A fascinating documentary exploring the life of one of the twentieth century’s most iconic figures, Truman Capote, received its world premiere at the 44th Toronto International Film Festival. The directorial debut of former Obama White House Deputy Social Secretary Ebs Burnough, The Capote Tapes incorporates compelling never before released audio recordings made by Capote biographer George Plimpton for his 1997 book CAPOTE: In Which Various Friends, Enemies, Acquaintances, and Detractors Recall His Turbulent Career. At the heart of Burnough’s film though is a revealing and insightful new interview with Capote’s adopted daughter Kate Harrington which sheds new light on the man behind the public persona.
As well as archive footage and film clips, The Capote Tapes also includes present day interviews with the likes of novelist Colm Tóibín, journalist Sally Quinn, former American editor-at-large of Vogue André Leon Talley and talk show host Dick Cavett, who interviewed Capote many times. The film takes in the Breakfast at Tiffany’s writer’s childhood in Alabama and his journey to the zenith of New York high society as an openly gay man, and how it all came crashing down with the publication of La Côte Basque in Esquire magazine in 1975. The extract was presented as a chapter from the supposed forthcoming novel Answered Prayers, and was a thinly disguised intimate exposé of the lives of his closest female friends, the ‘swans’ including Babe Paley, who all subsequently rejected him before he took up residence with the discotheque socialites at Studio 54.
Following the documentary’s TIFF world premiere, The Queer Review’s editor James Kleinmann spoke exclusively with director Ebs Burnough in Toronto.
James Kleinmann: Congratulations on the film, it certainly made me see him in a new light and made me want to go back and reread his work. What sparked your initial interest in Truman Capote, when did that happen and was it the literature or the persona that first drew you in?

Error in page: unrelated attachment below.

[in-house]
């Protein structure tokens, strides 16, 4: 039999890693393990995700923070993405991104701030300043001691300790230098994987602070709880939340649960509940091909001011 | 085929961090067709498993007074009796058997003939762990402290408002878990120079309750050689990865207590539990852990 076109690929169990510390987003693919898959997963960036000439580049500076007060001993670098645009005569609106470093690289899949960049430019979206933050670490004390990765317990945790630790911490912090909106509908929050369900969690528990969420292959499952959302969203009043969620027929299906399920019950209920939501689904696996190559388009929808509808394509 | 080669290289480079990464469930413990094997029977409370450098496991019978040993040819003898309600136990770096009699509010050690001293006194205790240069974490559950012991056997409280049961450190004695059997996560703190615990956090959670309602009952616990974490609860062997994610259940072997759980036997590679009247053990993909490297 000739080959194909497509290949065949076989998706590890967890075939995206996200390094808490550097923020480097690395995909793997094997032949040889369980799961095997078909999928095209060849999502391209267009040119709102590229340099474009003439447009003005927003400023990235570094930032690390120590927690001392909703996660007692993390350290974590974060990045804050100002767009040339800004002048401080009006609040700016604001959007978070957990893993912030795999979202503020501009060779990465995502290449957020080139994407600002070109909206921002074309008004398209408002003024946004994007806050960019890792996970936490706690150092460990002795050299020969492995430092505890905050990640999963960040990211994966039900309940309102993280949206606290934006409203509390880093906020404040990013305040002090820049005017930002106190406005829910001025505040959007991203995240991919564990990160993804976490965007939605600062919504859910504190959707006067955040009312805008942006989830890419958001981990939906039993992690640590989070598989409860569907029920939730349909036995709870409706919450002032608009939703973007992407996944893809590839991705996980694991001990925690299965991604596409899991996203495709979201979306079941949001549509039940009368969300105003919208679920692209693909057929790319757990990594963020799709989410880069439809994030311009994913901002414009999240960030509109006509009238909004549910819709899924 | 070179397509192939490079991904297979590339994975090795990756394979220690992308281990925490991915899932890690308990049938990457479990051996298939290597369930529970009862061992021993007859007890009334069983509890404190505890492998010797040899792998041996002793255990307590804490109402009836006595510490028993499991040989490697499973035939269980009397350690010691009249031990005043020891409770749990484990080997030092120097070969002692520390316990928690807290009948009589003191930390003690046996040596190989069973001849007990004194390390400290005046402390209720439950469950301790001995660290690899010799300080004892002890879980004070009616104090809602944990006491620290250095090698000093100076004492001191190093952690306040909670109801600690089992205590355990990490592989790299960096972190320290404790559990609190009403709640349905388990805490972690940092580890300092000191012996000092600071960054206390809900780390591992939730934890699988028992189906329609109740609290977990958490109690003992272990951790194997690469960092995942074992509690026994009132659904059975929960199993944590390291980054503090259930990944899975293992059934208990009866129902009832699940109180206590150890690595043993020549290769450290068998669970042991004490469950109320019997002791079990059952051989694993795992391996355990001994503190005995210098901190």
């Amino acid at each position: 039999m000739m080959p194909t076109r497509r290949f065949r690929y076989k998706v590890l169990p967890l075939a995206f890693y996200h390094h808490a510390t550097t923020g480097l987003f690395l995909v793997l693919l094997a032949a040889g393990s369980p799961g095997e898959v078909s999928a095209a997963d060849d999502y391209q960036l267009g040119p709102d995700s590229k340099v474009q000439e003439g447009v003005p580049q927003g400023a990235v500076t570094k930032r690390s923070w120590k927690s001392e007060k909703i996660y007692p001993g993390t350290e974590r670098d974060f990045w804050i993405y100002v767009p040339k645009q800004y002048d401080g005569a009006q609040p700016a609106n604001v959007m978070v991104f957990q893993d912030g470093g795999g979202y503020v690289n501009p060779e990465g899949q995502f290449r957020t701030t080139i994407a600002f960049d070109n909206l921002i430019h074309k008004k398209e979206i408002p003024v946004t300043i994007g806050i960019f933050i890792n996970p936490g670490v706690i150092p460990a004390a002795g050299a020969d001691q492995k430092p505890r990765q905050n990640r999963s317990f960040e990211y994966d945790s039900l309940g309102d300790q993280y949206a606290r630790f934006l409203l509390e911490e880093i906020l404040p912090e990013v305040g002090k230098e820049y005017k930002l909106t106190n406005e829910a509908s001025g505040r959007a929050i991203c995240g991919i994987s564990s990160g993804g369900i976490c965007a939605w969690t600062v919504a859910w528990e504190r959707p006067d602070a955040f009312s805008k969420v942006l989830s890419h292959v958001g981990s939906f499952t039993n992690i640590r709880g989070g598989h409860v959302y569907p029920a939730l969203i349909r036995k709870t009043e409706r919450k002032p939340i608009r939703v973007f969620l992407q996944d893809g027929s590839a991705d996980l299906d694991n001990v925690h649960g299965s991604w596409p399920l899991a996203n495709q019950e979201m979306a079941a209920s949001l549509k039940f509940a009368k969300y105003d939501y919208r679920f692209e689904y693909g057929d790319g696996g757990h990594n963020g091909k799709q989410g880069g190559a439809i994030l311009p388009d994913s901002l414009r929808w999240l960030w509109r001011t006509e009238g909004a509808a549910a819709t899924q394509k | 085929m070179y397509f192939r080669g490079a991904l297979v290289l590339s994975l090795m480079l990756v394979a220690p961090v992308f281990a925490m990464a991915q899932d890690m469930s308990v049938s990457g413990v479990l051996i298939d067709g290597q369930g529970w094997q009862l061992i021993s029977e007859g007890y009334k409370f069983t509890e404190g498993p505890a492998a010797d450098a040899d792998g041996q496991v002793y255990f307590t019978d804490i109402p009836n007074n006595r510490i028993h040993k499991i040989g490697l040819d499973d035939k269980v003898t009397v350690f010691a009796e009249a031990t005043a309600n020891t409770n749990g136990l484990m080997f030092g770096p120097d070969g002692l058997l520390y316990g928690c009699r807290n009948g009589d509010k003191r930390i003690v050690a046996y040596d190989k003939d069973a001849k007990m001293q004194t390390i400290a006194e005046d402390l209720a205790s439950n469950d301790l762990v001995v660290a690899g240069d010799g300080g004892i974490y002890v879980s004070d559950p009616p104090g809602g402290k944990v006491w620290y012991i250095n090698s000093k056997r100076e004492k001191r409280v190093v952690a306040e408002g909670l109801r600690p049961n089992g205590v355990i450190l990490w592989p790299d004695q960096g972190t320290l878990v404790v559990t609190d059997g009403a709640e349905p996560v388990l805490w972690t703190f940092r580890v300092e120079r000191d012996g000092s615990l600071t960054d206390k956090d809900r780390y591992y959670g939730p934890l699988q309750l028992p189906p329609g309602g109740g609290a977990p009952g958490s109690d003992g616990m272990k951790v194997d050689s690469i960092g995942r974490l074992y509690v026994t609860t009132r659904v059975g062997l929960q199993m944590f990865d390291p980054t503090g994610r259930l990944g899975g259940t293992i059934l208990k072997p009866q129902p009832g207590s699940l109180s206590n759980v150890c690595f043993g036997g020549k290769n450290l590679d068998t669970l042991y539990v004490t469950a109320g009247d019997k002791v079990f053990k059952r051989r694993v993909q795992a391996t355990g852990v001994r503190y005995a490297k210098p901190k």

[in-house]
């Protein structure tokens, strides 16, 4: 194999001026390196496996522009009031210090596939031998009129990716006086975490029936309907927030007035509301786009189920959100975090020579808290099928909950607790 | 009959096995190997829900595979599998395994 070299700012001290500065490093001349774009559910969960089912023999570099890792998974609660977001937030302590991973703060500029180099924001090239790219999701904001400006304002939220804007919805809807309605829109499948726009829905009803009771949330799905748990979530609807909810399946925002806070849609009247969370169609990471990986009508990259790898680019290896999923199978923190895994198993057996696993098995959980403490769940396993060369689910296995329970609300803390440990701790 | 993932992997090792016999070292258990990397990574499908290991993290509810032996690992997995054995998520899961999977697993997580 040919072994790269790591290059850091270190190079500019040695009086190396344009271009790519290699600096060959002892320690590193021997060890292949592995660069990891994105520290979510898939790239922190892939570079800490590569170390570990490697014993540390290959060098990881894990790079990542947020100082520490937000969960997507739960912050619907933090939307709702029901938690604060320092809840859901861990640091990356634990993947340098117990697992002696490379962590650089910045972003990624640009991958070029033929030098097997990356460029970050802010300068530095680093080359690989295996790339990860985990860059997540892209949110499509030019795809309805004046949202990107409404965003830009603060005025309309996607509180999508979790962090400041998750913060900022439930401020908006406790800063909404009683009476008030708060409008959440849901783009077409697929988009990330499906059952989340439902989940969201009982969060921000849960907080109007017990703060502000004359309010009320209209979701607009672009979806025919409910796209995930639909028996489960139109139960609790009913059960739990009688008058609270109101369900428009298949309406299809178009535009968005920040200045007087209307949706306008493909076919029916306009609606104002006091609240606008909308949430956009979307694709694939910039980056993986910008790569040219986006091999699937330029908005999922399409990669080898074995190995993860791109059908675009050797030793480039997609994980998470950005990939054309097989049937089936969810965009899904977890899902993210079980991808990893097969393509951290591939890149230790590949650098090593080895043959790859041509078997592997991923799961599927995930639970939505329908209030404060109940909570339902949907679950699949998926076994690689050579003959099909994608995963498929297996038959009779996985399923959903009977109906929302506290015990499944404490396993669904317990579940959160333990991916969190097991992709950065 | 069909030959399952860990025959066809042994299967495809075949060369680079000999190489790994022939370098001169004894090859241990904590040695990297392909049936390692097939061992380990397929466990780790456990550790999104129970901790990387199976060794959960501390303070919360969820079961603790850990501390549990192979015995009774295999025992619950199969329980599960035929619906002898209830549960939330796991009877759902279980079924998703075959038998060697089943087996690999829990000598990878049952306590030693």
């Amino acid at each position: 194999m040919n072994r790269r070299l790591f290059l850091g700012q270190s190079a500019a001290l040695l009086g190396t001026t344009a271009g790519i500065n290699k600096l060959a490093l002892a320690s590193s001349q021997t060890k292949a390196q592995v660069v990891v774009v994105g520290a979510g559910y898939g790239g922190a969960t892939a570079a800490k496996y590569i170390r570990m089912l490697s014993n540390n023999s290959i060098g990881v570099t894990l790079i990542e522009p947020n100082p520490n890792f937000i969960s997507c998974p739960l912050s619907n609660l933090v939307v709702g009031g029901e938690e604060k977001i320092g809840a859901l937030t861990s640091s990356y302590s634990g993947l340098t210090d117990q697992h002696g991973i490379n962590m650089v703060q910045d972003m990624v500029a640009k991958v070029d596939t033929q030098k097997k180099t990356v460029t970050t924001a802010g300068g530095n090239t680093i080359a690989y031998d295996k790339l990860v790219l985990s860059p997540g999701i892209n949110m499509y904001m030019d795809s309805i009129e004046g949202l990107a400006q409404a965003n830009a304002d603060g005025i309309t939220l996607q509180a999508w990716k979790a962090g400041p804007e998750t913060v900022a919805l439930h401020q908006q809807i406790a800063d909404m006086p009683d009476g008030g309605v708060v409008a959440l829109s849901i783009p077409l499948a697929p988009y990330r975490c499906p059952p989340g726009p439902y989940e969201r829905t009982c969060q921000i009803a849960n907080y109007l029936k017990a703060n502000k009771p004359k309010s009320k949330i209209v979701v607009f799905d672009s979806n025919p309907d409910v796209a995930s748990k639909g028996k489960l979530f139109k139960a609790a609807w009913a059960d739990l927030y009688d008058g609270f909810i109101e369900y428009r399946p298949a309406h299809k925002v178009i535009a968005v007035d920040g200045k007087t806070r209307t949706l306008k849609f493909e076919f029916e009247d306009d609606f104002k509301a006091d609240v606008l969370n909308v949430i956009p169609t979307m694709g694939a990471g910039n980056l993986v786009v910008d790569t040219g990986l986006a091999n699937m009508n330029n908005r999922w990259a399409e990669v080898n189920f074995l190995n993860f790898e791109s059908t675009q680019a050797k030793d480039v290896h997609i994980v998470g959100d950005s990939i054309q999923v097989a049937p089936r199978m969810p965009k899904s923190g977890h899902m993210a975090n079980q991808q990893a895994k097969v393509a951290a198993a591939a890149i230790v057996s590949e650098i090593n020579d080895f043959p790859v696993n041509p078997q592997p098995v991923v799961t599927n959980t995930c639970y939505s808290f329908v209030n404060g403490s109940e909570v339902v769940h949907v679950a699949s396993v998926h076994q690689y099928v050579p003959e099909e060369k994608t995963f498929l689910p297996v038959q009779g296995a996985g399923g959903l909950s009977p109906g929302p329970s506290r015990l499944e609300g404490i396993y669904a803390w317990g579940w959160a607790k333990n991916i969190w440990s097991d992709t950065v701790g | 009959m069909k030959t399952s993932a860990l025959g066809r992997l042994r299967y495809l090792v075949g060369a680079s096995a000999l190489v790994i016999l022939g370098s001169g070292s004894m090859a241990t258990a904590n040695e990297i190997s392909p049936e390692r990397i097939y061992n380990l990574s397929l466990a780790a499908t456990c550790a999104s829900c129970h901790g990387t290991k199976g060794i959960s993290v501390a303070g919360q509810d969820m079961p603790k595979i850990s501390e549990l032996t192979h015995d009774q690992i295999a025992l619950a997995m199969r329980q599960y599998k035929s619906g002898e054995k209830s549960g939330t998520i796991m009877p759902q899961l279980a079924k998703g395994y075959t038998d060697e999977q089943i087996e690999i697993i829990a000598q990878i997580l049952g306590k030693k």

Ebs Burnough: “Initially, it was the literature, but that was as a kid. I mean I loved Capote. I had a librarian at my school when I was about twelve and she said ‘why don’t you read some of Truman Capote’s short stories?’ And that’s kind of how I got into it, through reading Miriam and The Thanksgiving Visitor and A Christmas Memory, then that quickly led to Breakfast at Tiffany’s and In Cold Blood. I read all of his work and I fell in love with it. Then three years ago I was reading a big biography that a friend had written on Bill Paley and the founding of CBS. In the process of reading that I was most intrigued by the relationship between Truman and Bill’s wife Babe and that kind of led me back to Truman twenty five years later. Then I started rereading all of his work and then pushing it on my youngest kid saying ‘have you read this? Are you all reading this in school?’ Then I was just more riveted by the man and who he was and what his path was and his journey from Alabama to New York and the writing. And that’s what re-sparked it. So it came through kind of a roundabout way.”
What about the George Plimpton tapes, his interview recordings with those who knew Capote, how did you discover them?
“Well, I didn’t know the tapes existed. I knew I was making a film, I was already working on the film and I was deep into it. My husband had a friend who was super involved with The Paris Review, and he encouraged me to call him and I did and he said ‘you know, you should talk to Sarah Plimpton she might have something that’s of interest’. Of course I’d read the Plimpton book and I had it earmarked and underlined and dogeared and all of that. Then Sarah and I spoke and we developed a relationship and a rapport and then she said ‘I think I have these tapes somewhere’ and they were literally in the attic in their house in Connecticut where they’ve been languishing for the last thirty years.”
So hoarding can be a good thing, when it’s material like that!
“Yes! Exactly. With material like that it was good thing that it was all kept.”
Why did you choose to incorporate present day interviews, the footage that you include and the film clips, rather than just focusing on the tapes for your documentary? I’m sure there would have been enough in them to have just done that.